Readers' letters - July 27

Avoid factory farm meat '“ look for higher welfare

Friday, 28th July 2017, 4:53 pm
Updated Monday, 11th September 2017, 11:53 am

The demand for humanely raised pork is rising steadily as people become aware of and disgusted by the appalling cruelty, the reckless overuse of antibiotics in factory pig farms and the intolerable toxic stench suffered by people unfortunate enough to live near one of the 800 mega farms in the UK.

As awareness grows, 40 per cent of sows in the UK live permanently outdoors – a fact conveniently ignored by industrial farming lobbyist Zoe Davis, from the National Pig Association, when she stated: “There aren’t many producers that farm pigs outdoors because there’s not a huge demand”.

The reader can help bring an end to this onslaught of cruelty and blight on local villagers’ lives by not buying the meat from these factory livestock farms. They can look for a high animal welfare label on the meat. For pigs, that is RSPCA Assured, Outdoor Bred, Free Range and, best of all, Organic. To help understand why this meat tastes better, look no further than FarmsNotFactories website where famous chefs and foodies explain why they would only ever serve or recommend meat from high animal welfare farms.

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Yes, it is more expensive at the till but not if the true cost is internalised into a true cost analysis that looks at the antibiotics that have to be given to factory farm animals to stave off disease found in the barren concrete pens that the animals are crammed into.

Antibiotic-resistant diseases, that breed in the overcrowded sheds, reaches the neighbouring community and beyond via the meat. It brings us all ever closer to the day when antibiotics won’t work to cure basic human diseases. A recent survey found antibiotic-resistant E.coli on 63 per cent of factory farmed pork in UK supermarkets.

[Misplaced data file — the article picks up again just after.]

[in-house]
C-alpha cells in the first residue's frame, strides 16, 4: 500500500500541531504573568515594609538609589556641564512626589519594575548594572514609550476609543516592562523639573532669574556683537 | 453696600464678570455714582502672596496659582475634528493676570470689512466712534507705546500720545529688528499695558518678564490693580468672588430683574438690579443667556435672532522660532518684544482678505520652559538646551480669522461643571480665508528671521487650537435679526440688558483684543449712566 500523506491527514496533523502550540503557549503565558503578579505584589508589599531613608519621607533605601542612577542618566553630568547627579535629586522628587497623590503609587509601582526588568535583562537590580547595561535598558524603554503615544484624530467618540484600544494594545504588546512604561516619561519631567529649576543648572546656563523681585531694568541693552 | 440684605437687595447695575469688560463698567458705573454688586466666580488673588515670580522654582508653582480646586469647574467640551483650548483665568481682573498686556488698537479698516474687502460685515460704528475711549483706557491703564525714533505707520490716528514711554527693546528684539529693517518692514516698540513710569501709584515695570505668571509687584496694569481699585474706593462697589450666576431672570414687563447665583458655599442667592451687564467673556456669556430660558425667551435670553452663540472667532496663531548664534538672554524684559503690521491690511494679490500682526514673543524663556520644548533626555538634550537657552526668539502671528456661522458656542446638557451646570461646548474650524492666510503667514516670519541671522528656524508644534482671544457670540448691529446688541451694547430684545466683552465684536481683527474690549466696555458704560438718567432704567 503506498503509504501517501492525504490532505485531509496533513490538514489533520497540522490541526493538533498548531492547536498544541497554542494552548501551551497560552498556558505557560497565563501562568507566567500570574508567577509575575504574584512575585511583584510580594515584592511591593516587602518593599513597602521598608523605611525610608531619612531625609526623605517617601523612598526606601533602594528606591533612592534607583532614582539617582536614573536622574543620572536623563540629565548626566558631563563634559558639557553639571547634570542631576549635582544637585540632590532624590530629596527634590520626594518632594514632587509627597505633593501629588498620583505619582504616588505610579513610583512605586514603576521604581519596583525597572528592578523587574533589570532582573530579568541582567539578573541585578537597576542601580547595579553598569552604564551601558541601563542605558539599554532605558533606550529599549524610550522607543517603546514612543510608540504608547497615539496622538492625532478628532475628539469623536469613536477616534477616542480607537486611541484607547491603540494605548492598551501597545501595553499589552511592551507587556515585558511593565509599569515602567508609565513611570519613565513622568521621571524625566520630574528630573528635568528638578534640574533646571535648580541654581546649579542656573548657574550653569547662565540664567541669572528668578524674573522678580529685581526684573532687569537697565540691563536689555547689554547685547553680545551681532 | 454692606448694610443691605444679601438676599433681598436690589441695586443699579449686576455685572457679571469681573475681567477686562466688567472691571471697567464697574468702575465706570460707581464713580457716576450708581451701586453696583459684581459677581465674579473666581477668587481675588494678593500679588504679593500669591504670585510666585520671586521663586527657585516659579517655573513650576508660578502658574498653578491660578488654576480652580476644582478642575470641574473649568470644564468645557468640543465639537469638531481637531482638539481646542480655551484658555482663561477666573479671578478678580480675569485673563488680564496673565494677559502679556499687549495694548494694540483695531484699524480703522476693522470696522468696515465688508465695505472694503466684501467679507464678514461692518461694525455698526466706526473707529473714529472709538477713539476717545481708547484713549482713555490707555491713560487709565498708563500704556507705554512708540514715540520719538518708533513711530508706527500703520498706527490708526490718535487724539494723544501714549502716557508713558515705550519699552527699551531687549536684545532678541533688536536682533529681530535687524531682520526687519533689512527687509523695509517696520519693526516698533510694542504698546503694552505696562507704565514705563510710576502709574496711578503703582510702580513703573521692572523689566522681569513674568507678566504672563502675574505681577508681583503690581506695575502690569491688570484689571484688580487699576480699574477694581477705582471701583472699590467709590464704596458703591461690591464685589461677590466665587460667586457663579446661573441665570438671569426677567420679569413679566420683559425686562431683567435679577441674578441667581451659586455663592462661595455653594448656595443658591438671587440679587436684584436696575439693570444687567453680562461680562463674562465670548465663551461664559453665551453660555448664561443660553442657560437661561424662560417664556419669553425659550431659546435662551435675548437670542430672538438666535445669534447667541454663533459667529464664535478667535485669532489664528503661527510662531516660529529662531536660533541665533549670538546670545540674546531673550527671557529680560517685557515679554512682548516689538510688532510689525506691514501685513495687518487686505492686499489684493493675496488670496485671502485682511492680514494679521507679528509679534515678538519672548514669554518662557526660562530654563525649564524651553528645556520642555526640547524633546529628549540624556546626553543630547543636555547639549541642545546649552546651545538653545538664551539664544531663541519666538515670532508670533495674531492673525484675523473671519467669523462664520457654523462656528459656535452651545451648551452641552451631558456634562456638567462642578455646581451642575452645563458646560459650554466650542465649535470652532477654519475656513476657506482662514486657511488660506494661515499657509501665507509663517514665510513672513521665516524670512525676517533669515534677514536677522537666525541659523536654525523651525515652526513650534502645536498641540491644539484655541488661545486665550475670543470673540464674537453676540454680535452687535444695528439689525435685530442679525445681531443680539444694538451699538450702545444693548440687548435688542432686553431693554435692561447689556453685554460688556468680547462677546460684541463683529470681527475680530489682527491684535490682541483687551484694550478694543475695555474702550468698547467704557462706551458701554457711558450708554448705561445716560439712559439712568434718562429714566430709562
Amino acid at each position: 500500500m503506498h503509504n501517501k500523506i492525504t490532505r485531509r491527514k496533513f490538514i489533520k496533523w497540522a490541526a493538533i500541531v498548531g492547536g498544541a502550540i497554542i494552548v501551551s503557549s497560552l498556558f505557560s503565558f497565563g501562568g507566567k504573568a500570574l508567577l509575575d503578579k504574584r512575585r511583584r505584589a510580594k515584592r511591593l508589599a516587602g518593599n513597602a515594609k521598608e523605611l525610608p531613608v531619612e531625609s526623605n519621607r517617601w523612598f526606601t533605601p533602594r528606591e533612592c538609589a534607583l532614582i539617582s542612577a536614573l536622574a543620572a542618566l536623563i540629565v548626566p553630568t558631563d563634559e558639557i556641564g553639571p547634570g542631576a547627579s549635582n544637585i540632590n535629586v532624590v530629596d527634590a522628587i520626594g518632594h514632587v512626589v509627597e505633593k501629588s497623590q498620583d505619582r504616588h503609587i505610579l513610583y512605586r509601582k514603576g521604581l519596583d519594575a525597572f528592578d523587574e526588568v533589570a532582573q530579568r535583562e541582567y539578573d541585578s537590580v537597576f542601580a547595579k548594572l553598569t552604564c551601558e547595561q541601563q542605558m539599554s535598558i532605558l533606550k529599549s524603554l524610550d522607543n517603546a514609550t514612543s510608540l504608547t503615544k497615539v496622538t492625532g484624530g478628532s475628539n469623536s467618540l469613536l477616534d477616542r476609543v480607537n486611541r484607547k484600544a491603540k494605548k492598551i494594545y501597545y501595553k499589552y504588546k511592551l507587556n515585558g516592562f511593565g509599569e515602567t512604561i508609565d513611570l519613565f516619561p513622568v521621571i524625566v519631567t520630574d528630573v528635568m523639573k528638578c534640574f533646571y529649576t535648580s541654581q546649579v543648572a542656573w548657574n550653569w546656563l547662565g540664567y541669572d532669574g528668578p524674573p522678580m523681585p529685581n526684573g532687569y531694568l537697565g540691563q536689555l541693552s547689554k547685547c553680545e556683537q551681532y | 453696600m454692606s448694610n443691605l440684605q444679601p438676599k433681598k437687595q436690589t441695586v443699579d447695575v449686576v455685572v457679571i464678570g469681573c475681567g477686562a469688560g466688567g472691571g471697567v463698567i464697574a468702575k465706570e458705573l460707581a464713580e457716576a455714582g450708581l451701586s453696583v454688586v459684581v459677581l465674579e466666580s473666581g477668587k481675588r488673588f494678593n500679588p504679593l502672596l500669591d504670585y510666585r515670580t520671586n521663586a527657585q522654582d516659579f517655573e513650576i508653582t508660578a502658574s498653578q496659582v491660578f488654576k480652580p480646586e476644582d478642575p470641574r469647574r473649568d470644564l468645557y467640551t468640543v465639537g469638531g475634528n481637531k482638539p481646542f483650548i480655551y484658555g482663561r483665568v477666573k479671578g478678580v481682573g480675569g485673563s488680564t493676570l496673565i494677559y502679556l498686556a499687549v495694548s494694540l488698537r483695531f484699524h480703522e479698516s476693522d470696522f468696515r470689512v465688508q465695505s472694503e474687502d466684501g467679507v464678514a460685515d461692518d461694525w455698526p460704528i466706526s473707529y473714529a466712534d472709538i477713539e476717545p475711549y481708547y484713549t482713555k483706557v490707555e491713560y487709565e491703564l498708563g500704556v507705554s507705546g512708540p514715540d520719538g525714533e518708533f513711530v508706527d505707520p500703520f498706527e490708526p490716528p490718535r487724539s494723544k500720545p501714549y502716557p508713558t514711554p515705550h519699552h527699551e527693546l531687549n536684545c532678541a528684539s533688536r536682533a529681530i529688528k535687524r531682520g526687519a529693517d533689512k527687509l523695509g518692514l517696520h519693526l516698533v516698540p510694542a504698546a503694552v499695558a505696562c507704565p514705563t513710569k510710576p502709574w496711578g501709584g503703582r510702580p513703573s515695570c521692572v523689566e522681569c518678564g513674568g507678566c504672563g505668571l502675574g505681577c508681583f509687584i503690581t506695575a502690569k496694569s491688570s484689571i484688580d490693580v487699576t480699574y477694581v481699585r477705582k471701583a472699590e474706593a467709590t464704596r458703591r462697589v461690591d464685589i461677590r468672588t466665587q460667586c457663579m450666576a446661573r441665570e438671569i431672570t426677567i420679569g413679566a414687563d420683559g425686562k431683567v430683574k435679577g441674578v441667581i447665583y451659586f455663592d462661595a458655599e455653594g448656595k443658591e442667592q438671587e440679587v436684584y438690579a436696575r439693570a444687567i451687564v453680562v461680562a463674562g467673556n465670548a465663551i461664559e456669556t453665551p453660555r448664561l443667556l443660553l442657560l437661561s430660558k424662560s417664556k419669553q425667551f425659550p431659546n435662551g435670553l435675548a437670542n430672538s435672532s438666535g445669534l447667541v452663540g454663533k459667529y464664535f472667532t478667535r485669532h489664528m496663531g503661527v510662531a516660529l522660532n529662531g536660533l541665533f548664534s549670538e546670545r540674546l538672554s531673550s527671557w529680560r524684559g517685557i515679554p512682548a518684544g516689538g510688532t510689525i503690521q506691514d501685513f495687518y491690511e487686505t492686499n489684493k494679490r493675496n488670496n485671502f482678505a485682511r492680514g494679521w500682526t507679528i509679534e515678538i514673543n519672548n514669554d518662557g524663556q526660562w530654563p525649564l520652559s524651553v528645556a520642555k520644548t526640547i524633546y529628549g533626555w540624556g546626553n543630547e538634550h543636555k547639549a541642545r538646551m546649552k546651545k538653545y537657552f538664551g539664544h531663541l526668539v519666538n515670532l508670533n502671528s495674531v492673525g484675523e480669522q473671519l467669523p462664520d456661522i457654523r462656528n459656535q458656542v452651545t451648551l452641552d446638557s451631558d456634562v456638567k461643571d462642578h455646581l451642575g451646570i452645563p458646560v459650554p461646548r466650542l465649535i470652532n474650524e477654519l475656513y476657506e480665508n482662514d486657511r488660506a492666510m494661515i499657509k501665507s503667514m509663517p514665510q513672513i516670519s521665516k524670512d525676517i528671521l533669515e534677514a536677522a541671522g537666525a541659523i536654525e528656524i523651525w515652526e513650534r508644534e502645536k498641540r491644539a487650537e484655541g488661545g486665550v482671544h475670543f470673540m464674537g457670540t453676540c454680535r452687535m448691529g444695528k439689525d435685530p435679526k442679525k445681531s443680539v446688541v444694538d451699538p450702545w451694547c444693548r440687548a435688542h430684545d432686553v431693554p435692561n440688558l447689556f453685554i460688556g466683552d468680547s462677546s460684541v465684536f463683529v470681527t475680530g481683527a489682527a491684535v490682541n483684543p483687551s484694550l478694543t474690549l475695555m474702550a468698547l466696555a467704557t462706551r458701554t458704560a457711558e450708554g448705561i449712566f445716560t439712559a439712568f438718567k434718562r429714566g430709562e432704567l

To spread the cost of buying high welfare, eat less but better meat and avoid diseases related to overeating meat like obesity, heart disease and colon cancer.

Tracy Worcester

via email

Common sense is being ignored

At a time when our

national deficit is still rising – last month borrowing an eye-watering £6.9bn – the Government has committed to increased spending on healthcare, defence and overseas aid.

Yet it beggars belief that the Government has also committed to building HS2, the high-speed railway that is set to link London with the northern cities.

The costs so far amount to £2.3bn, without a single piece of track being laid. It was first estimated it would cost just over £37bn but that has since risen to £55.7bn and, knowing how Government projects run, that sum is set to rise dramatically.

A report commissioned by the Department of Transport puts the cost for the whole track at a massive £104bn, which equates to £400m for every mile, making it the world’s most expensive railway. Furthermore, apart from the disruption that it will cause to people’s lives, business and the countryside, it will never recoup its costs.

Apart from being outdated (there is a suggestion that travelling times from Washington to New York will take 29 minutes by frictionless trains), the stations will be moved to new locations, which will add to journey times rather than save time.

Yet despite ignoring protests and any form of common sense, the Government will keep pouring and wasting vast amounts of taxpayers’ money on this white-elephant project instead of improving and upgrading the existing rail network which would benefit the passengers without spending an obscene amount of money.

Philip Griffiths

North West President, UKIP (UK Independence Party)

School safety comes first

A woman in London who wears the full burka is now taking her child’s school to court as, quite rightly, they have asked her to remove the veil on school premises.

For me, it’s a no-brainer, the teachers need to know it’s the child’s mother. Schools are hopefully places of safety, they need to know who is on the premises.

She’s threatening legal action now as it’s discrimination against burka wearers. No, it’s just common sense. When was the last time you could wear a balaclava or motorbike helmet in the bank?

Jayne Grayson

via email